Note: we are NOT using robot.controls to execute the found path of the robot. Although this can be done, the collision system does not currently test for configurations that occur due to the motion between configurations.


Make sure to test all provided robot descriptions from a reasonable set of initial configurations within all of the provided worlds, ensuring that:

Graduate Section Requirement

In addition to the requirements above, students in the graduate section must also implement the RRT-Star motion planning algorithm and test to ensure:

Advanced Extension

Of the 4 possible advanced extension points, one additional point for this assignment can be earned by adding the capability of motion planning to an arbitrary robot configuration.

Of the 4 possible advanced extension points, two additional points for this assignment can be earned by using the A-star algorithm for base path planning in combination with RRT-Connect for arm motion planning.

Of the 4 possible advanced extension points, four additional points for this assignment can be earned by implementation of triangle-triangle tests for collision detection between robot and planning scene meshes.

Warning: Respect configuration space

The planner should produce a collision-free path in configuration space (over all robot DOFs) and not just the movement of the base on the ground plane. If your planner does not work in configuration space, it is sure to fail tests used for grading.

Highly recommended: start with HTML5 Canvas Stencil

Using the browser for as a development environment has many benefits. However, when coding mistakes occur, it will make the browser lock up and be completely unusable. Such mistakes can be especially difficult to debug when the overhead of rendering with threejs is involved.

To help you get started, the path planning code stencil in the "search_canvas" directory has entry points for developing your core RRT routines. This stencil will allow you to implement the RRT-Connect algorithm in simplified 2D worlds with provided routines for visualization and collision. Because the RRT is invariant across configuration spaces, an RRT developed for the 2D Canvas world should easily port to the N-D threejs world, with minor changes for invoking drawing routines.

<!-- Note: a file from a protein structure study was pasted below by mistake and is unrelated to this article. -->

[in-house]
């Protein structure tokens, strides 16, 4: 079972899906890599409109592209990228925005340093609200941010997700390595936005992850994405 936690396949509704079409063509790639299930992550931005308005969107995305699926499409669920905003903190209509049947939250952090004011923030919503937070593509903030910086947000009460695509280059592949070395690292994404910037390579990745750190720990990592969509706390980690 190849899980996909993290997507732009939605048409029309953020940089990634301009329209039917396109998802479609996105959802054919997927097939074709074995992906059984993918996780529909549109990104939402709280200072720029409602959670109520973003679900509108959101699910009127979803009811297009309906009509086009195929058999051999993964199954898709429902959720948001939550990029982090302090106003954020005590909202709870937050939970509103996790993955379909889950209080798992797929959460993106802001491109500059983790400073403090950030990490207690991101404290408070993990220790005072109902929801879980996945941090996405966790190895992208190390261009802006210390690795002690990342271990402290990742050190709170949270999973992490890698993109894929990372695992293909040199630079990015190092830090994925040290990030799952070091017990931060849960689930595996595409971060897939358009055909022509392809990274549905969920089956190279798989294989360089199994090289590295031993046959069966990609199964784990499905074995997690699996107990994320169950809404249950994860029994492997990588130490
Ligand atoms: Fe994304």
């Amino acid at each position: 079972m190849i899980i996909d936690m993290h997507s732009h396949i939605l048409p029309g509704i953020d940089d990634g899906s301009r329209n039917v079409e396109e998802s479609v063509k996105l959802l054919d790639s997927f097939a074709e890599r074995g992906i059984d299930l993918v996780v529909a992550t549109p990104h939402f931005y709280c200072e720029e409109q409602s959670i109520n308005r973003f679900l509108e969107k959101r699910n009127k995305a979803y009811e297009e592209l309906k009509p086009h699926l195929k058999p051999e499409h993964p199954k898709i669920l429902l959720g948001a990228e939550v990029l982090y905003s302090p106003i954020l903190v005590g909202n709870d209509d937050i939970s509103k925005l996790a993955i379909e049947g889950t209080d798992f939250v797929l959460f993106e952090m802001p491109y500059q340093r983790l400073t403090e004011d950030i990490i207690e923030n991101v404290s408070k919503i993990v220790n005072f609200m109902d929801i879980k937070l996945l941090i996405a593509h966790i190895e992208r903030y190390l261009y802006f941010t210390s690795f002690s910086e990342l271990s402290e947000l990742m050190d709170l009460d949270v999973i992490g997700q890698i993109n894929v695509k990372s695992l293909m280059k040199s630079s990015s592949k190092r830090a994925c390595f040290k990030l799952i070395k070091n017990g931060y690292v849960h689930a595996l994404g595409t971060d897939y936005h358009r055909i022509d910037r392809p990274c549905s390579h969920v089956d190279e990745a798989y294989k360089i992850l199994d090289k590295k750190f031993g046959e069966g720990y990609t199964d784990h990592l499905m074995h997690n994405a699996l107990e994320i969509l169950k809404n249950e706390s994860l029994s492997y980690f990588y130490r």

For turning in your assignment, create a branch in your repository labeled "Assignment-6".

Assignment 7: The best use of robotics?

Due 1:30pm, Monday, December 12, 2016

Scenario: An investor is considering giving you 3 million dollars (cold hard USD cash, figuratively). This investor has been impressed by your work with KinEval and other accomplishments while at the University of Michigan. They are convinced you have the technical ability to make a compelling robot technology... but, they are unsure how this technology could produce something useful. Your task is to make a convincing pitch for a robotics project that would yield a high return on investment, as measured by some metric (financial profit, good for society, creating of new knowledge, etc.).

You will get 2 minutes to make a pitch to develop something useful with robots. Consider the instructor and your classmates as the people that need to be convinced. As a guideline, your pitch should address an opportunity (presented by a need or a problem), your planned result (as a system, technology, product, and/or service), and how you will measure successful return on investment. Return on investment can be viewed as financial profit (wrt. venture capital), good for society (wrt. a government program), creation of new knowledge or capabilities (wrt. a grant for scientific research). Remember, the purpose is to convince and inspire about what is possible, rather than dive into specifics.

The last scheduled class period and a little more (Monday December 12th, 1:30-4:30pm) will be dedicated to student presentations to pitch ideas on the best use of robotics.

Please post your slides to the "asgn7-best-use" discussion channel before 11:59pm on Friday December 9th. Your slides must include the title of your presentation, your name, and your UID. Slides will only be accepted in PDF format, although embedding of videos or links to videos will be accepted. You can post new versions of your slides up to the submission deadline on December 9th.

The pitch judged to be the most convincing will get first dibs.

Additional Materials

Appendix: Git-ing Started with Git